By Chris Lane
By Jeff Balke
By Aaron Reiss
By Angelica Leicht
By Dianna Wray
By Aaron Reiss
By Camilo Smith
By Craig Malisow
"I was pissed, really. Because I didn't really get any money, and it was like I had them in a bind, but they had me in a bind too," she says. "I wanted everyone to know what they had done to me. But in my lawsuit it said I couldn't discuss this or else they'd turn around and sue me."
Let's say, with this image in mind, you walk into Blondie's one day and see her carrying on, launching words like missiles -- of Looney Tunes' Acme variety. Margaret herself never thought she'd own a bar. And now, she claims, Blondie's is famous. This Blondie's? This ordinary-looking bar? Well, she concedes, nomadic construction workers know about it, people from Louisiana and the ship crews, some of them foreign, the guys who live from port to port. As T.K., one of Margaret's customers, explains proudly: "When the seamen come here, they go to Wal-Mart and to Blondie's."
What really put her on their maps, Margaret says, were her lingerie shows. Women modeled racy bikinis and silky negligees, men got a little rowdy, and the cash register rang all night long. In fact, Blondie herself used to model some outfits, back when she had a nice figure. But there's another figure she likes better: $4,000 in a single night. Blondie's was so packed there was hardly room to move.
Ever since Blondie's opened, Margaret featured lingerie shows once a week. So she was dumbfounded, she says, when in the summer of 1996 the city protested her shows. Although La Porte does not consider bars with lingerie shows to be sexually oriented businesses, the Texas Alcoholic Beverage Commission does. So Margaret applied for a city SOB permit. City hall, in turn, feared Blondie's meant to go topless.
The main issue though, says Bruce Coplen, Margaret's lawyer at the time, was selective enforcement. Margaret ended the shows in October. Business hit bottom. Yet, another bar continued to offer lingerie shows unbothered.
"I don't know if her advertising on her sign bothered them, with people going to city hall and the chamber of commerce," says TABC agent Don Horton, who acted as a messenger between city hall and Margaret. "I don't really know what their objective was. But they seem to have gotten crossways." Horton did notice, though, that the city never protested Sam T's, now called Sam and Daves, another bar that lures customers with lingerie shows twice a week. Sam and Daves is a nice bar with high ceilings in the newer west side of town. City employees drink there.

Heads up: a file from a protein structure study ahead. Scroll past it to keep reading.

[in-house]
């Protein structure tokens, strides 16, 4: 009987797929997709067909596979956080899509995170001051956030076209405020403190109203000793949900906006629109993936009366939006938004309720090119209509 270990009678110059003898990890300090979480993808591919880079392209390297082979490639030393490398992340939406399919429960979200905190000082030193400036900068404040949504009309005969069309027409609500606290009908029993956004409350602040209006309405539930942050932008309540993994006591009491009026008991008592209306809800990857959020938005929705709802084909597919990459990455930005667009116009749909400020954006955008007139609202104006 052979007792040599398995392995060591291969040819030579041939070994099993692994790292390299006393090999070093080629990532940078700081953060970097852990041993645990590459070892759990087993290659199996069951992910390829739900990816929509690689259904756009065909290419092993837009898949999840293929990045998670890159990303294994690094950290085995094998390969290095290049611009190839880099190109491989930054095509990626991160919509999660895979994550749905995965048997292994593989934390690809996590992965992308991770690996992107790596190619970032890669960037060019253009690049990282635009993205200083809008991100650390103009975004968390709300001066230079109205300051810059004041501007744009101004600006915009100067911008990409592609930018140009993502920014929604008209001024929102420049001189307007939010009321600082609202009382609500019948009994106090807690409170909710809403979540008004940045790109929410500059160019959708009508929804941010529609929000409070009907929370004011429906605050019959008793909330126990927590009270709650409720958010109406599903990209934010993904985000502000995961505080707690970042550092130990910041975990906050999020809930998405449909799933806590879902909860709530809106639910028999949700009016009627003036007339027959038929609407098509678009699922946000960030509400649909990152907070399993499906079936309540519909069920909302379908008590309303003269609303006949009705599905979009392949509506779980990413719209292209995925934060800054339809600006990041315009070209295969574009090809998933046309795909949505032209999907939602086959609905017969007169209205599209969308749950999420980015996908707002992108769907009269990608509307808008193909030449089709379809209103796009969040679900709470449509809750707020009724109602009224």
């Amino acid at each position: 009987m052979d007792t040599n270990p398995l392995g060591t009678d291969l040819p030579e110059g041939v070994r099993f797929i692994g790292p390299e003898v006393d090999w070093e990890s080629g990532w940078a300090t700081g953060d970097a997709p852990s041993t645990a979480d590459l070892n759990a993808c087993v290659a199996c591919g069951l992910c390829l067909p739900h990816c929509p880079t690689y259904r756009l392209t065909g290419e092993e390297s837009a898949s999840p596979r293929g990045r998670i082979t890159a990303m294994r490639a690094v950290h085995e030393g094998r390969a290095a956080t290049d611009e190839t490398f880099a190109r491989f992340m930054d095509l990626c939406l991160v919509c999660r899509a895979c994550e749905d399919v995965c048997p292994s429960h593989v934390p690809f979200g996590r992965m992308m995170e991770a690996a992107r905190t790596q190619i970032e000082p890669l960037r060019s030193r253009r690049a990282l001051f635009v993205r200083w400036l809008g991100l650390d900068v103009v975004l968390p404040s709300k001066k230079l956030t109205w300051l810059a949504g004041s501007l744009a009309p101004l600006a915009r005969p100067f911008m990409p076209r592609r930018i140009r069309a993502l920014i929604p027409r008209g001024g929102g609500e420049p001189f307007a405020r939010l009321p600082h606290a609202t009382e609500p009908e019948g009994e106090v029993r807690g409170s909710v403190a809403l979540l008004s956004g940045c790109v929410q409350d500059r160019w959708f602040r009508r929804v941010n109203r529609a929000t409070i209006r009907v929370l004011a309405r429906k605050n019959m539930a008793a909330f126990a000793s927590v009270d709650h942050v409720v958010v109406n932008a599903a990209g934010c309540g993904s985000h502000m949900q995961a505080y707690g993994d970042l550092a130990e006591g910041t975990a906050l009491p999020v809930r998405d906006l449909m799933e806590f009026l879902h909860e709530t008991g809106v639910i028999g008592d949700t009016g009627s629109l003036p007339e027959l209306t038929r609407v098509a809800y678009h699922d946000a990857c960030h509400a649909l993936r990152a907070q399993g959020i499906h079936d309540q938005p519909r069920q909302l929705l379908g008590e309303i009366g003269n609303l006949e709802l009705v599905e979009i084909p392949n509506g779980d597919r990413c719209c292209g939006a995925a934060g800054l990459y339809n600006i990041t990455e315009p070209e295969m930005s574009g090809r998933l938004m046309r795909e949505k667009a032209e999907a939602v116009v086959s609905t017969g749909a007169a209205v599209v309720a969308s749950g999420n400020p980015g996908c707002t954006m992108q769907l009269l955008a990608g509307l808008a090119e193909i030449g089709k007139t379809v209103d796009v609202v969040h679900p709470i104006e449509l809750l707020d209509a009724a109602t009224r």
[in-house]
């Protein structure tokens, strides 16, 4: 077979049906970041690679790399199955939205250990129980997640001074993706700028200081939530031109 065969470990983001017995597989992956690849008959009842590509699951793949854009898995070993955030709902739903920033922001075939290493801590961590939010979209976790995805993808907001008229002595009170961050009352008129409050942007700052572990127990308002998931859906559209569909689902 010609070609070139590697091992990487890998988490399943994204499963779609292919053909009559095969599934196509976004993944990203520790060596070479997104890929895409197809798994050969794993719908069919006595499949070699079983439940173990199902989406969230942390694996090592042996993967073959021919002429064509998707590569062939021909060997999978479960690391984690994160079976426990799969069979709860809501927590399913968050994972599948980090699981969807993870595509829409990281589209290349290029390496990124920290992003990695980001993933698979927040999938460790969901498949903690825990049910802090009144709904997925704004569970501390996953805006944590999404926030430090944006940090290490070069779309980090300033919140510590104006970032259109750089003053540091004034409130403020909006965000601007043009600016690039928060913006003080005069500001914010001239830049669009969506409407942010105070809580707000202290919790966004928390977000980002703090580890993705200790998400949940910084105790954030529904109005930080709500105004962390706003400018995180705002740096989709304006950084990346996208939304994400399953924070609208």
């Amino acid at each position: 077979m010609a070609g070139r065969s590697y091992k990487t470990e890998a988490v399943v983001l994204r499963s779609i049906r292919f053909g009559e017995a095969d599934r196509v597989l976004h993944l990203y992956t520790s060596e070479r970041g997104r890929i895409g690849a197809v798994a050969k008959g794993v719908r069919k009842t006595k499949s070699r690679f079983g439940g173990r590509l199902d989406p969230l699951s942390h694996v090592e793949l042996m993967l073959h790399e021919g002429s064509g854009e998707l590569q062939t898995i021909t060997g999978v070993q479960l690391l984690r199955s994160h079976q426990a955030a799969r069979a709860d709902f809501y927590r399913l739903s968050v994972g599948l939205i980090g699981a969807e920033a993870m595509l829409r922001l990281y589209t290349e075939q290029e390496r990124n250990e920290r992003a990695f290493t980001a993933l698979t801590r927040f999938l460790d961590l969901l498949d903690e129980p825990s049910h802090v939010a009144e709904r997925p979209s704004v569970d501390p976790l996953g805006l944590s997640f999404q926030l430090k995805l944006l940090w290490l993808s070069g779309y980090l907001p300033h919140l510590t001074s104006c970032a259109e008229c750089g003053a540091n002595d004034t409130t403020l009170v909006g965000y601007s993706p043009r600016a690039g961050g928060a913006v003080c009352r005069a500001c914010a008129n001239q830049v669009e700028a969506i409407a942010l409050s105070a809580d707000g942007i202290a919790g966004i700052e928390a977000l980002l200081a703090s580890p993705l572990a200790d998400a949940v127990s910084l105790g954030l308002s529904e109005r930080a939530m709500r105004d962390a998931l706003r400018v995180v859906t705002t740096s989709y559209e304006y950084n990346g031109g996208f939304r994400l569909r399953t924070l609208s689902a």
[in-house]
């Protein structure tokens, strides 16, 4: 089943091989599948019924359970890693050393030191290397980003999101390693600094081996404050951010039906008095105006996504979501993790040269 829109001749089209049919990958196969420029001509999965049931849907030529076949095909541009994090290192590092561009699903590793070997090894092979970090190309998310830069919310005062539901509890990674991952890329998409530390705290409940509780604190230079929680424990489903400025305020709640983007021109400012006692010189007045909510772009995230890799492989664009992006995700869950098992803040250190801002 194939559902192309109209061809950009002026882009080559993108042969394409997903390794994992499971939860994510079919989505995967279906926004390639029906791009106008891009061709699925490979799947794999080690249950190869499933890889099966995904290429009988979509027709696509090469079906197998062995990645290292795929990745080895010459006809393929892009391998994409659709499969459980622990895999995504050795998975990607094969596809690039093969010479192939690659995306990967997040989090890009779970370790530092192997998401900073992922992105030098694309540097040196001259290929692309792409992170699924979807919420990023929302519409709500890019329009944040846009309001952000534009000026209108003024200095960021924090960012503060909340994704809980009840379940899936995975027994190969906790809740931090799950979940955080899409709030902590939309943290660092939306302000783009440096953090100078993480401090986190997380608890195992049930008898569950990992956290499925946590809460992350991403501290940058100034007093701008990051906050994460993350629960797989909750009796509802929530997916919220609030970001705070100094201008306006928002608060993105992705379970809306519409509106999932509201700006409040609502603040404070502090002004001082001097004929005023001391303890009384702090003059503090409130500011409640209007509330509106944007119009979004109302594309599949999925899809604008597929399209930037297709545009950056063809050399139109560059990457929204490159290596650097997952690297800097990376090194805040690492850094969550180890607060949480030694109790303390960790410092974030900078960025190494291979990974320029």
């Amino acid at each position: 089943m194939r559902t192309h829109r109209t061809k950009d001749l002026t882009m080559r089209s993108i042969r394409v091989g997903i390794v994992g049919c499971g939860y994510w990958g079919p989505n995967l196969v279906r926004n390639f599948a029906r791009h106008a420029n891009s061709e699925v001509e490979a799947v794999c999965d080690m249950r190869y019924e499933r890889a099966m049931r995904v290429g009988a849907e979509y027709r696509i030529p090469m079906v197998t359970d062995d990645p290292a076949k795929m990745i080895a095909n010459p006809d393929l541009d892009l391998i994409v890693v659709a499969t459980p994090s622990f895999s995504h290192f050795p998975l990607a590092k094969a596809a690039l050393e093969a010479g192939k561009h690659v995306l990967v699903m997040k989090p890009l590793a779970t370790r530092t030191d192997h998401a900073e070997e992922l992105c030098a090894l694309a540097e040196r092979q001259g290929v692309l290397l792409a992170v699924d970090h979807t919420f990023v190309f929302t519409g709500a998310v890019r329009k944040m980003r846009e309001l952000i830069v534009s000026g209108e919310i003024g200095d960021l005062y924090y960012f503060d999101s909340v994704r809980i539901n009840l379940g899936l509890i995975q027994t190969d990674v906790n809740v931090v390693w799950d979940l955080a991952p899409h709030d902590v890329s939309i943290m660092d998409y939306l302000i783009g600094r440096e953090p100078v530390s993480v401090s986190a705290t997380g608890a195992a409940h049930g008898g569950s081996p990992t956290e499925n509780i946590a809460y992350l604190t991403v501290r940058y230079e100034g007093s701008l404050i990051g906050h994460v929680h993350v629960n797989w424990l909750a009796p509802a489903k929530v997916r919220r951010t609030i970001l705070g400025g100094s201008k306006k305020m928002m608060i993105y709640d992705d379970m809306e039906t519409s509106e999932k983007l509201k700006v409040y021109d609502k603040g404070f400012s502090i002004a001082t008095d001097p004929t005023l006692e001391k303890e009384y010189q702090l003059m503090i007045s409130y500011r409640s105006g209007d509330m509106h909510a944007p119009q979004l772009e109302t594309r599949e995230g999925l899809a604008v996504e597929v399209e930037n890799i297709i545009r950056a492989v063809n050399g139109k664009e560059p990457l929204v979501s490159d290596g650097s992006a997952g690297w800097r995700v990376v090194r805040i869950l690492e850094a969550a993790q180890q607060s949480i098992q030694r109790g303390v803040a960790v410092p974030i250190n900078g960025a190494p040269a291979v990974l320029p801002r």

Margaret also felt singled out when it came to inspections, which dropped on her like bombs after she was approved for a $300,000 small-business loan in July 1996. Financed by Houston firm Independence Funding, Margaret purchased the adjoining property, paid off La Porte State Bank and planned to use the remaining 80 grand for a face lift to Blondie's.
But when, on July 31, 1996, she applied for the necessary building permit at city hall, building official Debbie Wilmore informed her of an unfortunate discovery: Blondie's was located in a floodway. Margaret must not build anything anymore, or else she could exacerbate flooding.
That evening, fire marshal Paul Hickenbottom and fire inspector Teri Crate issued Margaret 14 citations, including two that cited her vent hood for improper location, although it had passed previous inspections in the same place.
The following day, Margaret says, Wayne Wade from the Harris County Health Department visited to tell her and her staff that the city had asked the Health Department to write citations on Blondie's until it closed. In an interoffice memo to human resources, Hickenbottom says he doesn't recall that request. Wade did not return repeated calls from the Press.
Then, Margaret says, Al Fields, president of Bayshore Bank, called Margaret's loan officer at Independence to advise him that she had applied for an SOB permit. And was he aware that sexually oriented businesses are not eligible for small-business loans? Without funding, Margaret could not make improvements to Blondie's, or worse, the lending firm could foreclose on her property. Fields denies making any calls. "We certainly were not her lender, and were not aware of the situation she had," Fields says. He adds, "It's really inappropriate to be into a discussion of her business. Any dealings with Ms. Lindsey are confidential."
Yet Bruce Hurta, Margaret's loan officer, remembers the call well, because bank presidents rarely call other lending institutions. "It was funky to get that call from him," Hurta says. "Obviously he didn't want her expanding her business, I would guess that's why. They are across the bayou in a pretty bank building, and she's in a shabby bar building."
And according to an affidavit filed by assistant city attorney John Armstrong and a fax from Bayshore Bank to Armstrong, Fields did contact the city about Blondie's funding and the loan regulations. "They've got everyone's balls," Margaret says of the bank's power in La Porte. "And I don't even have any."